Jul 04 2014
Museums Sheffield‘s Curator of Natural Sciences, Alistair McLean on how the forthcoming Sheffield Bioblitz helps safeguard the city’s wildlife.
For the last two years, Museums Sheffield, Sheffield City Council Ecology Unit and Sorby Natural History Society have worked together to host the Sheffield BioBlitz, an ambitious attempt to record sightings of as many of the city’s different species as possible in a 48 hour period. 2014 is a special year for the BioBlitz, as it also marks the 50th anniversary of Sheffield’s Biological Records Centre, which maintains the database where all these sightings end up.
The Records Centre was initiated at Weston Park Museum in 1964, by the then natural history curator, David Spalding. In the 1960s, there was a growing understanding that our environment needed to be protected from overdevelopment. However, there was no central body recording all of the sightings of wildlife, so no way to measure how wildlife was being affected by changes to habitats.
David began noting and cataloguing species sightings he had made himself, as well as those submitted by the public and from information associated with the biological collections of the museum. By the 1980s demand for wildlife distribution information had grown so high that a new department, the ecology unit, was set up at Weston Park museum to cope with it, and by the mid-1980s all records had been digitised. When Museums Sheffield was established in 1998 to manage Sheffield’s museums and galleries, the ecology unit and the biological records centre stayed as part of the council and moved to new offices at Meersbrook Park, where it can still be found today.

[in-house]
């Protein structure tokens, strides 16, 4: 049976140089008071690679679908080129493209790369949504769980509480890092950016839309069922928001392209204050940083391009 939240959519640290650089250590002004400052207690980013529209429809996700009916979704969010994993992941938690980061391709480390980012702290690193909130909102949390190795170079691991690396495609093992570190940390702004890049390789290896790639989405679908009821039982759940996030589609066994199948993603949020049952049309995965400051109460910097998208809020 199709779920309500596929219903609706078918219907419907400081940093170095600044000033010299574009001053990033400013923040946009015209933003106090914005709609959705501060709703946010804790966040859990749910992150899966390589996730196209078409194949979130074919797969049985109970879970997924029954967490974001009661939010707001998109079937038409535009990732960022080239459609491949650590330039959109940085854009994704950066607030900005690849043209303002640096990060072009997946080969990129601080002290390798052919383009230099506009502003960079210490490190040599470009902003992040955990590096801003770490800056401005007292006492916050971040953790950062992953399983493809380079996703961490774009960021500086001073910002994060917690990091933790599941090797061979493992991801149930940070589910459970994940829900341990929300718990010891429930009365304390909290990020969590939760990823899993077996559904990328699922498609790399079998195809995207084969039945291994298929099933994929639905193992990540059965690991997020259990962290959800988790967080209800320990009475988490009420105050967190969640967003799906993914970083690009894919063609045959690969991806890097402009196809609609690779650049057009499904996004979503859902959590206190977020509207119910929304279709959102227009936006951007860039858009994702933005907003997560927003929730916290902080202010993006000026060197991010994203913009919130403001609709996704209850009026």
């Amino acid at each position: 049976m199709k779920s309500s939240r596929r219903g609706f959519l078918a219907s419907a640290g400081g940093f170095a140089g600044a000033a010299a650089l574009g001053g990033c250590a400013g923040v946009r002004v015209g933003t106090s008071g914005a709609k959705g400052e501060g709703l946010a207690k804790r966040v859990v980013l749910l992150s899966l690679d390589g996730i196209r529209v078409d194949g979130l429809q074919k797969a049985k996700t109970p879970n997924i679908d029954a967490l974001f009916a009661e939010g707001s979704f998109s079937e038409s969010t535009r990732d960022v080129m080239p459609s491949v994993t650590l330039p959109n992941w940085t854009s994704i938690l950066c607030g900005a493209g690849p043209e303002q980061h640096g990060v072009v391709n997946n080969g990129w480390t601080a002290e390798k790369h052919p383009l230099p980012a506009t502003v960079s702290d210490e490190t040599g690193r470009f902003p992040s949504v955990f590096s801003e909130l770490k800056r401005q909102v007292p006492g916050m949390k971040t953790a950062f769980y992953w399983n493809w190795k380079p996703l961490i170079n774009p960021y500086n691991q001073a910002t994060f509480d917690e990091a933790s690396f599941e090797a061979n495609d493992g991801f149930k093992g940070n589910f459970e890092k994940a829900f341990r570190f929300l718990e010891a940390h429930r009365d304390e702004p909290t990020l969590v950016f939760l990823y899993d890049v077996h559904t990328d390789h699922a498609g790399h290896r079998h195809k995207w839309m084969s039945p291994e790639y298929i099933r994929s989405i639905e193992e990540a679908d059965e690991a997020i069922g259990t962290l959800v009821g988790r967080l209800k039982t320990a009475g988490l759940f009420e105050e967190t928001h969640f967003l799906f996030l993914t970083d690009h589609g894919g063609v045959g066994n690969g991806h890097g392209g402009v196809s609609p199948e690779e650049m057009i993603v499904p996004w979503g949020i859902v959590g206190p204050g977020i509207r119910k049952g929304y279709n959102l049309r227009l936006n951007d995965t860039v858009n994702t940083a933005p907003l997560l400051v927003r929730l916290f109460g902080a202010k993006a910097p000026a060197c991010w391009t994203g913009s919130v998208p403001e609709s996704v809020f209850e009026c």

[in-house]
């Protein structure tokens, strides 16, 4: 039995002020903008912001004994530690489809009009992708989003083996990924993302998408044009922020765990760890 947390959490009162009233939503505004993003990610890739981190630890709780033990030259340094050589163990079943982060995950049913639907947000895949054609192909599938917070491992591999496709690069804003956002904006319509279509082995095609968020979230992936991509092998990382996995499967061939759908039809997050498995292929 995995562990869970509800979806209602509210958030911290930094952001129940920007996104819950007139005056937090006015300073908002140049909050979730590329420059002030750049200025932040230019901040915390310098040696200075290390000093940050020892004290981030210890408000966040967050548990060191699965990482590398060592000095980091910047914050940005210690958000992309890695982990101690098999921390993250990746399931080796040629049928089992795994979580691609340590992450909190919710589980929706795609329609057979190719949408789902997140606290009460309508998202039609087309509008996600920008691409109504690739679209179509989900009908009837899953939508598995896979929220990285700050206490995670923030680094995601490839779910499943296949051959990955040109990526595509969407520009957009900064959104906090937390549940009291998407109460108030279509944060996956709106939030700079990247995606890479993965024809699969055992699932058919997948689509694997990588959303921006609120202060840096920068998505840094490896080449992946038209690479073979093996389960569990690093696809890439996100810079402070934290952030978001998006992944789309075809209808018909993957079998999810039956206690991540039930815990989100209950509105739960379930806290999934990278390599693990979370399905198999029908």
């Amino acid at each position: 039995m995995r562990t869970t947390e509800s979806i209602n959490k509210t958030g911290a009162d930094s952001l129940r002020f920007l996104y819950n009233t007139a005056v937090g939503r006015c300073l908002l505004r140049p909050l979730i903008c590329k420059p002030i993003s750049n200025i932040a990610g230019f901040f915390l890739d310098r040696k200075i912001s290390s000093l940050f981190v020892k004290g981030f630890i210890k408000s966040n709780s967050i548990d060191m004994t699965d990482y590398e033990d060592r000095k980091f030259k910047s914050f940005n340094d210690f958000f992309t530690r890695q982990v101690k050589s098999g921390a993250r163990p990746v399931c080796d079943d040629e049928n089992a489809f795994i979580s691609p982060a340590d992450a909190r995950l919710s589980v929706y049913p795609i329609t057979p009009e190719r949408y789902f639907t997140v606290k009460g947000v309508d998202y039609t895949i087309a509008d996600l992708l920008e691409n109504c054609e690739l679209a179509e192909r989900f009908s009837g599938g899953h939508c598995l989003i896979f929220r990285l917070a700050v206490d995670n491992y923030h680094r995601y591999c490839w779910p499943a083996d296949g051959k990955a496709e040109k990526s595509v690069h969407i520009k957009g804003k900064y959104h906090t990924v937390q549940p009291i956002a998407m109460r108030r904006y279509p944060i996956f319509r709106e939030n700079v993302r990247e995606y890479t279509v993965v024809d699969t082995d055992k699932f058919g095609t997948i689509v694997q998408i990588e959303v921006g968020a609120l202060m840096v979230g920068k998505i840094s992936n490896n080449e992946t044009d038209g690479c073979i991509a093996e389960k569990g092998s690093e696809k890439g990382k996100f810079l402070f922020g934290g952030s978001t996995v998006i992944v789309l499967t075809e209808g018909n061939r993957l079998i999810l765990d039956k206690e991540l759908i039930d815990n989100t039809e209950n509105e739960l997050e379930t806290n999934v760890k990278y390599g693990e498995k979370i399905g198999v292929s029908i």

The Biological Records Centre now represents an on-going ecological database containing information on hundreds of thousands of individual sightings. In recognition of its anniversary, Sheffield City Council Ecology Unit and Museums Sheffield have co-curated a new display about the history and work of the centre, which opens at Weston Park on Tuesday 8 July.
The Records Centre data provides a clear picture of how the distribution of species across the city has changed – but the recording process is a never ending task, as changes occur year on year. The BioBlitzes have become a key part of this process, not only providing an invaluable snapshot of wildlife in the region, but also helping to promote understanding about how we protect Sheffield’s all-important biodiversity.
The 2014 BioBlitz runs between 3pm on Friday11 July and 3pm on Sunday 13 July, later in the year than previously in an attempt to avoid wet weather and record more species (flying invertebrates don’t like the rain!).
There are lots of ways to take part in this year’s BioBlitz – over the weekend you can join us for wildlife walks around the city, led by experts from Museum Sheffield, Sorby Natural History Society and Sheffield City Council Ecology Unit. On Saturday and Sunday we’ll also be hosting walks around Weston Park to record the wildlife living nearby.
As always, the people of Sheffield play a hugely important role in the Bioblitz by sending in details of the species they have spotted. Photographs, specimens or written notes of your sightings, stating what you’ve seen (if possible) and where and when you saw it, can be dropped off at Weston Park Museum throughout the BioBlitz weekend or shortly after, or alternatively, can be emailed directly to email@example.com.
The aim, as always, is to record 1000 species. Will we make it this year?
Top - Curator of Natural Sciences, Alistair McLean with examples of Speckled Wood butterflies. Once rare in Sheffield, the species is now thriving in the city. Photo © Musuems Sheffield
Bottom - A young wildife spotter. Photo © Faye Chamberlain